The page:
I study and prepare for organisational changes

Office secretary Rahmie Özcan

Rahmie Özcan studied ceramics in Bulgaria but never got the chance to work in that line. In Finland she is an office secretary for the social services and is also studying. It is wise to train because organisational changes in the city administration are not uncommon.

Rahmie Özcan, 39, works in income support payments at the East Helsinki Social Services Centre.

When a client receives a favourable income support decision Özcan makes the practical arrangements for payment, arranges the cash transfers, pays the bills and rents or writes out payment commitments. Payments are made in the morning; the afternoon routine involves postal and other office work.

“The end of the month is the busiest time. I deal with people’s money matters, so you have to think about what you are doing. You need to be accurate and conscientious when making payments. I work independently so I have to know about a lot of different things and put up with a lot of pressure.”

Özcan began working for the City of Helsinki in 2001. She did a traineeship to familiarise herself with office work. That was followed by jobs for which an employment subsidy was paid and later standing in for other employees.

A permanent post became vacant in 2005. Before she embarked on her career, Özcan studied Finnish and did a course leading to a professional salesperson’s qualification lasting a year.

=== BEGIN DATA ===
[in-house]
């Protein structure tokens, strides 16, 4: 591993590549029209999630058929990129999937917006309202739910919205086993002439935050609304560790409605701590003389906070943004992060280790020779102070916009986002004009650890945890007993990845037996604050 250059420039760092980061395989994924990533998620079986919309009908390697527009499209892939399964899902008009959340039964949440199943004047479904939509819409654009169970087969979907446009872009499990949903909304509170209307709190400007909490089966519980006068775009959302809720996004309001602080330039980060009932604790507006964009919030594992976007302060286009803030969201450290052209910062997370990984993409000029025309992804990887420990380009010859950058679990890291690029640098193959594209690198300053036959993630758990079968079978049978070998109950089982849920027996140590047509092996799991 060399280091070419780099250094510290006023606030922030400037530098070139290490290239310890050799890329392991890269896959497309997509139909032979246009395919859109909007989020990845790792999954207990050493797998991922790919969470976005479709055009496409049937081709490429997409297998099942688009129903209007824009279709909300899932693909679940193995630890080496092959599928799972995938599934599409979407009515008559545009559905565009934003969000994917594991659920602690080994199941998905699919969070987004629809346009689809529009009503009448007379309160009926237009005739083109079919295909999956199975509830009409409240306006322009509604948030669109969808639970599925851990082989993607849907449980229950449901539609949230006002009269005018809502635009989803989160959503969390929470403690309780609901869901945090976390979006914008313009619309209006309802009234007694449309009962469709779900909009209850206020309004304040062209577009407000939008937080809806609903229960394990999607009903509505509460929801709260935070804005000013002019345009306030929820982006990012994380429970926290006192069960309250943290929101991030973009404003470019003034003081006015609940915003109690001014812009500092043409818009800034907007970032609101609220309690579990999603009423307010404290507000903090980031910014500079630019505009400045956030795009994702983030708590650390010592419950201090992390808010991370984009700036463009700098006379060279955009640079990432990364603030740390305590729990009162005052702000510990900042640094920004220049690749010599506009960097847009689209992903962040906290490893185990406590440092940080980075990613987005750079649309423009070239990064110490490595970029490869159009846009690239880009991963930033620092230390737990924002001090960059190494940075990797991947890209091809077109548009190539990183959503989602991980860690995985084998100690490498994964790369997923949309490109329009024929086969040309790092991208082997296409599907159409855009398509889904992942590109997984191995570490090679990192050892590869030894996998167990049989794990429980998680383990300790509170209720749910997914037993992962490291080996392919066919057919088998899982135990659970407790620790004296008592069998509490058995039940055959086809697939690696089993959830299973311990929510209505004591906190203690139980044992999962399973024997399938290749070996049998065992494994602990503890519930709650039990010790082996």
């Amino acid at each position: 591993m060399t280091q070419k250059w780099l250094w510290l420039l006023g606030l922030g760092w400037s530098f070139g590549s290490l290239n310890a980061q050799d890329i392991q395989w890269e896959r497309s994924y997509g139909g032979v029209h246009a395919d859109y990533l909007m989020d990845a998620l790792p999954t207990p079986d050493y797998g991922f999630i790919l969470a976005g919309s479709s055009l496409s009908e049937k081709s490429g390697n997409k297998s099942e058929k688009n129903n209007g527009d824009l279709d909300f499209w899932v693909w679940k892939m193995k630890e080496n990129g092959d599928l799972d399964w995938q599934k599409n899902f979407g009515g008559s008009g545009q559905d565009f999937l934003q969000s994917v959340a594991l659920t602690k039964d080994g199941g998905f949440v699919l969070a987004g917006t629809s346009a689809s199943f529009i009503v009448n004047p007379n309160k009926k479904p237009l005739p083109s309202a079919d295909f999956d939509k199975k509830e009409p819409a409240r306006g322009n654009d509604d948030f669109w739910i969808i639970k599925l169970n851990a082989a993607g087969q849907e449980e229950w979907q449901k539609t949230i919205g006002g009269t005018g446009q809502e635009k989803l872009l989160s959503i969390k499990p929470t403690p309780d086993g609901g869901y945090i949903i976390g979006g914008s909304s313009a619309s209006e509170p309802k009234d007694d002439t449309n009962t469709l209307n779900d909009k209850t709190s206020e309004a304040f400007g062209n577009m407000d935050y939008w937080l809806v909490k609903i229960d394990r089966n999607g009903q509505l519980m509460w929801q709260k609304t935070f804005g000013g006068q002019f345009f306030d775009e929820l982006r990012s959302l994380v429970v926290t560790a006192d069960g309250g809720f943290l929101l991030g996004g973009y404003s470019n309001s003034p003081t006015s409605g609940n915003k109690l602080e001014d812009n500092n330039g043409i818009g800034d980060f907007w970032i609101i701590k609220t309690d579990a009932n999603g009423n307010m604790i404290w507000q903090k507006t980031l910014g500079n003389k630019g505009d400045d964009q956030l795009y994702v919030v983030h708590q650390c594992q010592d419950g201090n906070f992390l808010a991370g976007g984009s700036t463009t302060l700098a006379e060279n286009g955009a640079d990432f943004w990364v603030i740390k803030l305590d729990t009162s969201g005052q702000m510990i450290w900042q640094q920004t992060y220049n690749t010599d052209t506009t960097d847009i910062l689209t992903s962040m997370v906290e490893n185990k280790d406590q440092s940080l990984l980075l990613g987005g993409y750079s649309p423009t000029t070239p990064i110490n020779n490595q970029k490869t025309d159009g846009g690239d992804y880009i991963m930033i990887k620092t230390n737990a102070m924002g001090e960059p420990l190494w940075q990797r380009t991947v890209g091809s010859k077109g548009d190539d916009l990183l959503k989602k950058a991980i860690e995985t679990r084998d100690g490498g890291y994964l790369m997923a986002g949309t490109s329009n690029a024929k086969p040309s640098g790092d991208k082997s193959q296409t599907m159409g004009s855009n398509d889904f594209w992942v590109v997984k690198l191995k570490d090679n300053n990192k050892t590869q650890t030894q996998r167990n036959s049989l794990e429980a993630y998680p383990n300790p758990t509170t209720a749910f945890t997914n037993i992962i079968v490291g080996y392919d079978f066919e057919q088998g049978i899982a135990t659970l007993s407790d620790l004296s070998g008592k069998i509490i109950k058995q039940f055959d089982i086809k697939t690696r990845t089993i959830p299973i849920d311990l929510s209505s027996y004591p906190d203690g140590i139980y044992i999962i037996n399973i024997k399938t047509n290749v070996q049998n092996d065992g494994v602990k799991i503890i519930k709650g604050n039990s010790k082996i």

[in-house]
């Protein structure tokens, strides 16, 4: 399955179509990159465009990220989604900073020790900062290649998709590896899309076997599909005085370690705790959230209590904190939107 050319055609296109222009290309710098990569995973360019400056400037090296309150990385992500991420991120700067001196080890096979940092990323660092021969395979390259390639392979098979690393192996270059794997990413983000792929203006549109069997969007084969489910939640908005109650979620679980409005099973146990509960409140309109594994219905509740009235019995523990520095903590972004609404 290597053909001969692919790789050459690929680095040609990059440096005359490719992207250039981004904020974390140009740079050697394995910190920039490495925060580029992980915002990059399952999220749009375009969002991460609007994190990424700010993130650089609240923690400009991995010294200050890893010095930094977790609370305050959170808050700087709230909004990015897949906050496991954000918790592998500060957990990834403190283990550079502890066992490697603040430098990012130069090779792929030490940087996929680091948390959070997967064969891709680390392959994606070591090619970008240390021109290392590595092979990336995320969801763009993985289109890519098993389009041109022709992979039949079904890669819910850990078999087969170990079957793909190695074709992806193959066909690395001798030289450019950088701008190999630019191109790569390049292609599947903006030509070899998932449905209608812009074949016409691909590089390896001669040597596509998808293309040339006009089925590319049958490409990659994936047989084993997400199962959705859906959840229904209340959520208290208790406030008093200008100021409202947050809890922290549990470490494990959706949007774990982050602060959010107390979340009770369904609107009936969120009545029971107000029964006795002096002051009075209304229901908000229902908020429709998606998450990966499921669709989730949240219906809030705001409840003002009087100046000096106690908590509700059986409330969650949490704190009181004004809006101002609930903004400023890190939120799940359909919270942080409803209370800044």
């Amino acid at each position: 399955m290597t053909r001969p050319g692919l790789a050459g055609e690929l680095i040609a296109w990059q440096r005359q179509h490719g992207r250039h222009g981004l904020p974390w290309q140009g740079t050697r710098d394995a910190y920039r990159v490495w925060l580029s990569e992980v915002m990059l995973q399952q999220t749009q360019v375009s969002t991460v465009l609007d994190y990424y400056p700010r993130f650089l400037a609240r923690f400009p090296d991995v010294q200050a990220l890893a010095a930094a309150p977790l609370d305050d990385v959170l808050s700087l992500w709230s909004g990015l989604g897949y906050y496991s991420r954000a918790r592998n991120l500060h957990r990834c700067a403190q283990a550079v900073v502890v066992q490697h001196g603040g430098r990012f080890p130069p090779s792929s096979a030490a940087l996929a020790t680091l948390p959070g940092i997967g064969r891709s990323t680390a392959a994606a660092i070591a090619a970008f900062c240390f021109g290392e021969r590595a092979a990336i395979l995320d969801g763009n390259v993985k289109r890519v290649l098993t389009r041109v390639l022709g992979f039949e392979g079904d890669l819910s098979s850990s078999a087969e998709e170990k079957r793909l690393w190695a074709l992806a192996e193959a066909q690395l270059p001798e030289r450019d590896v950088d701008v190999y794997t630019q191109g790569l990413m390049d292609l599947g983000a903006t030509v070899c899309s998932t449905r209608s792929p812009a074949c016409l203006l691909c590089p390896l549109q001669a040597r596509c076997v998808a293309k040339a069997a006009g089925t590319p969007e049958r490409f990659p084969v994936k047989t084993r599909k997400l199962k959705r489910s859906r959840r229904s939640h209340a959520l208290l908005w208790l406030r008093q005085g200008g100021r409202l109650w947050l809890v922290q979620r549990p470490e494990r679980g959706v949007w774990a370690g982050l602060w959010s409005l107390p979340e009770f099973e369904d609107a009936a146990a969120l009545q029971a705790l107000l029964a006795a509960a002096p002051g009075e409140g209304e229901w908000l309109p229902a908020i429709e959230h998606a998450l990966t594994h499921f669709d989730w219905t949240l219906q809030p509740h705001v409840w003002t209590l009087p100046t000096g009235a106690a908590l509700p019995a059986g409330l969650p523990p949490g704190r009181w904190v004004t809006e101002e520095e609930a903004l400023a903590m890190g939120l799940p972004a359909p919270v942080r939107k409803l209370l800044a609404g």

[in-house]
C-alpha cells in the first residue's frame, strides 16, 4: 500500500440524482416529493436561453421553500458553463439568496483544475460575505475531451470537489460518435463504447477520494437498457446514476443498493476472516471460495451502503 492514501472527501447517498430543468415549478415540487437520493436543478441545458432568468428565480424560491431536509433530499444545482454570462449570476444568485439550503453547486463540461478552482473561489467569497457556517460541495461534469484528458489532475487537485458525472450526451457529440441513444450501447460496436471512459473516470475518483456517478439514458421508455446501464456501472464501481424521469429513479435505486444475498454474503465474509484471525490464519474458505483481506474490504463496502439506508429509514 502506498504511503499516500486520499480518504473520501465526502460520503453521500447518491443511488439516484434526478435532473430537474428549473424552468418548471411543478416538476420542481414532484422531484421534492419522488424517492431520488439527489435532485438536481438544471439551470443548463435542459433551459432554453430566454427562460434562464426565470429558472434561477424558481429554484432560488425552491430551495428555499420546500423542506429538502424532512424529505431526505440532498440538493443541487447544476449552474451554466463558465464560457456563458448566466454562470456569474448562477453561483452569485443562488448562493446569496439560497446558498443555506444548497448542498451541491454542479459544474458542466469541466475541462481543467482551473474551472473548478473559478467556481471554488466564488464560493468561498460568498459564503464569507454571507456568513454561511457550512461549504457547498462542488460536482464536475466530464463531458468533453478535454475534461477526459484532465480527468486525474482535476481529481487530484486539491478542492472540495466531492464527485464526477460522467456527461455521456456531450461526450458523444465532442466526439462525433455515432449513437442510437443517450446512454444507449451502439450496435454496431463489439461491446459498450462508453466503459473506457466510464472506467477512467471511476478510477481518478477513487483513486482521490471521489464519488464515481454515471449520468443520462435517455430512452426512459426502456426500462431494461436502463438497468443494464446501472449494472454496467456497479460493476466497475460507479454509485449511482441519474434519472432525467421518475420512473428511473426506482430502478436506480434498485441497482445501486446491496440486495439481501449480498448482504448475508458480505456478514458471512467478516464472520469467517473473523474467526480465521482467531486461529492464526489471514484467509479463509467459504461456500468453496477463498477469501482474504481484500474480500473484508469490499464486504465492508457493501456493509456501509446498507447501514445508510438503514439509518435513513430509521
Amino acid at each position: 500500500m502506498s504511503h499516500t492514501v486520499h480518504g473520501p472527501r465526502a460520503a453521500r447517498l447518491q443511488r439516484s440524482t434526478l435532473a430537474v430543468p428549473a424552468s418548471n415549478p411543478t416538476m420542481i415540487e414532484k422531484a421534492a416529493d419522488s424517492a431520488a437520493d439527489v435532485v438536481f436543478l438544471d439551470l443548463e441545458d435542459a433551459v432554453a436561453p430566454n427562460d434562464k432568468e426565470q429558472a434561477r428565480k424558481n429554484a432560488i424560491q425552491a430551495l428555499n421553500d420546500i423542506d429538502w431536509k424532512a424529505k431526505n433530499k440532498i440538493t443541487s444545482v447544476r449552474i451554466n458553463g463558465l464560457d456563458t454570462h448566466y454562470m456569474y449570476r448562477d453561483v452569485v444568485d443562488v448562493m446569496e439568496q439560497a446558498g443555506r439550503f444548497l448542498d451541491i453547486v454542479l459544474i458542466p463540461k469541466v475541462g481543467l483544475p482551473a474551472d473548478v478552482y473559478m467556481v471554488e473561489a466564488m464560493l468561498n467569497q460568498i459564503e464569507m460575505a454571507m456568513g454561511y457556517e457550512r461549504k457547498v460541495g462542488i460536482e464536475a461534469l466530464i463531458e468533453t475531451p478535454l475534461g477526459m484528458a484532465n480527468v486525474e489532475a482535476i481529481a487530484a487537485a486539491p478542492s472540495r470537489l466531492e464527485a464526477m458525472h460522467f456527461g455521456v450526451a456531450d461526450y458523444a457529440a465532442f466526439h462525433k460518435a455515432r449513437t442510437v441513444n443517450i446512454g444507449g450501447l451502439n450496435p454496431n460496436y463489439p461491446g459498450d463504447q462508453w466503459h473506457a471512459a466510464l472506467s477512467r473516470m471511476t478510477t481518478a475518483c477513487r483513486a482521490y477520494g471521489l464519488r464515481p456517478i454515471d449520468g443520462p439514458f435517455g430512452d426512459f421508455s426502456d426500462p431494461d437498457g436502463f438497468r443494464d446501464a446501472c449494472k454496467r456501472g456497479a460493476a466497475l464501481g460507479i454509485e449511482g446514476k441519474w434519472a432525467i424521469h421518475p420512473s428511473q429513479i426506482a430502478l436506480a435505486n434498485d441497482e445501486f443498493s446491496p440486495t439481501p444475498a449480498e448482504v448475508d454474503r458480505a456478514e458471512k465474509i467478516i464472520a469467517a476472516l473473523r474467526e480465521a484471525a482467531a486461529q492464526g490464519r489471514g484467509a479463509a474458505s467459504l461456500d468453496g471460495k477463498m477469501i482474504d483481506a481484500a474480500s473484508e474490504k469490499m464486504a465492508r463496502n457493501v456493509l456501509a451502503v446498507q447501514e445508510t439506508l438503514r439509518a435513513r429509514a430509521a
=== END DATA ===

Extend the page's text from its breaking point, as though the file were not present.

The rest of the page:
“A positive attitude helps you cope and enjoy your work.”

Özcan arrived in Finland from the Bulgarian countryside, from the small locality of Kliment. Her family belonged to a Muslim minority which suffered discrimination under the communist government.

In 1989 a large number of Muslims escaped the country, and Özcan’s family dispersed. Her parents fled to Turkey, and Özcan and her husband got to Finland. The family lived at the Mäntsälä reception centre, and when she obtained permanent residency she moved to Helsinki.

“Adjusting to a new country and Helsinki took time. Luckily we met our fellow countrymen in the residential area we lived in in Vuosaari. There are few Bulgarians in Finland, but with the country’s membership of the EU the number is growing.”

Like other social services employees in Helsinki, Özcan attends her employer’s training programme and in her studies specialises in customer service and marketing. The training comes as a form of apprenticeship. Two days a month she studies at college, and the rest of the study work is done as distance learning.

“If everything goes well I will complete my studies in a year. It is sometimes hard learning Finnish, but I’m really satisfied with my progress. The studies are directly connected with my present work. The work is always open and visible and we discuss it. Apart from subjects for work I am also studying mathematics and languages. Actually, I didn’t have to learn Swedish because I can speak Russian.”

At the social services office Russian and Turkish clients can thus avail themselves of the service in their own language. Özcan thinks highly of the people she works with, and on the staff there are a few other immigrants.

“The staff at the office are already used to me, but the clients might react when they realise I am a foreigner. I no longer really feel like an immigrant, though. I’ve now lived nearly half my life in Finland.”

Text and photograph: Anu Likonen, Jukka Vuolle and Nanni Akkola
The Ministry of Employment and the Economy

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